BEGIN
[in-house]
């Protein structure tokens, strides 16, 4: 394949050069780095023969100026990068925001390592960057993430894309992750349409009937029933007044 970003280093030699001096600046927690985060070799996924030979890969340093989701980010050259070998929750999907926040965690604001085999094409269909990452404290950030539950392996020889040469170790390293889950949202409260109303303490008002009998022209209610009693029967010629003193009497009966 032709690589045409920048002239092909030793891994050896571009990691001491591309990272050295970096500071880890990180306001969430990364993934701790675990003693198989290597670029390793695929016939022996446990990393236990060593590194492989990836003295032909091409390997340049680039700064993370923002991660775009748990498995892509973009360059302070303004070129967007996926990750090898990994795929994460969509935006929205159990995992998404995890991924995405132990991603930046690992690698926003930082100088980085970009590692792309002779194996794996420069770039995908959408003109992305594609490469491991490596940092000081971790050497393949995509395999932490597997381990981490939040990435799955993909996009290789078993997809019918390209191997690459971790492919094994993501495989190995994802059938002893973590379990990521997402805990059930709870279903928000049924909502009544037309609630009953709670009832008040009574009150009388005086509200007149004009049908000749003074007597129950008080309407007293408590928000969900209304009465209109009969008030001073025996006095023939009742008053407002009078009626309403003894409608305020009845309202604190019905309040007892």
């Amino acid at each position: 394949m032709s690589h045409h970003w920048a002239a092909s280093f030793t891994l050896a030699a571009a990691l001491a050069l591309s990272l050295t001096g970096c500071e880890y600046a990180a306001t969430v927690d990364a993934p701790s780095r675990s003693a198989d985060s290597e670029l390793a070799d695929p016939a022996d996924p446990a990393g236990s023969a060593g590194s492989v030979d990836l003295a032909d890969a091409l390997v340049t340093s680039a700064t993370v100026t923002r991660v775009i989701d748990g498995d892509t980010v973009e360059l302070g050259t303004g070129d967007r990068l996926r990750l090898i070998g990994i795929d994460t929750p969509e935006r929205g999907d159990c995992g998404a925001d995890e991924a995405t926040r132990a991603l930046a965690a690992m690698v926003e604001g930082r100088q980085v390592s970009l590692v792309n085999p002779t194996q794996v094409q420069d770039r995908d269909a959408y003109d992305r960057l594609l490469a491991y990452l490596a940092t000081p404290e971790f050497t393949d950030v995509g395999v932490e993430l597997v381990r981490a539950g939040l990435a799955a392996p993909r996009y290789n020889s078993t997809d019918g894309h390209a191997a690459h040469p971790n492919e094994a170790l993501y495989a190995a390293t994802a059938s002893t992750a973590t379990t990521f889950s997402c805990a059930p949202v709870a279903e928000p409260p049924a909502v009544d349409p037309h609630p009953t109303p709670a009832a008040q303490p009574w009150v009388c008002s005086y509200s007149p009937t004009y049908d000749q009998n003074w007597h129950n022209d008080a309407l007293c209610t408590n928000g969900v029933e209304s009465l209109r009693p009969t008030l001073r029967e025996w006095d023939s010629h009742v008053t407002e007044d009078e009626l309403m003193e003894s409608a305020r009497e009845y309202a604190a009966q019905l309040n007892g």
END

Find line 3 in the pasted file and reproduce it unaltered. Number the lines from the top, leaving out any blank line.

């Amino acid at each position: 394949m032709s690589h045409h970003w920048a002239a092909s280093f030793t891994l050896a030699a571009a990691l001491a050069l591309s990272l050295t001096g970096c500071e880890y600046a990180a306001t969430v927690d990364a993934p701790s780095r675990s003693a198989d985060s290597e670029l390793a070799d695929p016939a022996d996924p446990a990393g236990s023969a060593g590194s492989v030979d990836l003295a032909d890969a091409l390997v340049t340093s680039a700064t993370v100026t923002r991660v775009i989701d748990g498995d892509t980010v973009e360059l302070g050259t303004g070129d967007r990068l996926r990750l090898i070998g990994i795929d994460t929750p969509e935006r929205g999907d159990c995992g998404a925001d995890e991924a995405t926040r132990a991603l930046a965690a690992m690698v926003e604001g930082r100088q980085v390592s970009l590692v792309n085999p002779t194996q794996v094409q420069d770039r995908d269909a959408y003109d992305r960057l594609l490469a491991y990452l490596a940092t000081p404290e971790f050497t393949d950030v995509g395999v932490e993430l597997v381990r981490a539950g939040l990435a799955a392996p993909r996009y290789n020889s078993t997809d019918g894309h390209a191997a690459h040469p971790n492919e094994a170790l993501y495989a190995a390293t994802a059938s002893t992750a973590t379990t990521f889950s997402c805990a059930p949202v709870a279903e928000p409260p049924a909502v009544d349409p037309h609630p009953t109303p709670a009832a008040q303490p009574w009150v009388c008002s005086y509200s007149p009937t004009y049908d000749q009998n003074w007597h129950n022209d008080a309407l007293c209610t408590n928000g969900v029933e209304s009465l209109r009693p009969t008030l001073r029967e025996w006095d023939s010629h009742v008053t407002e007044d009078e009626l309403m003193e003894s409608a305020r009497e009845y309202a604190a009966q019905l309040n007892g």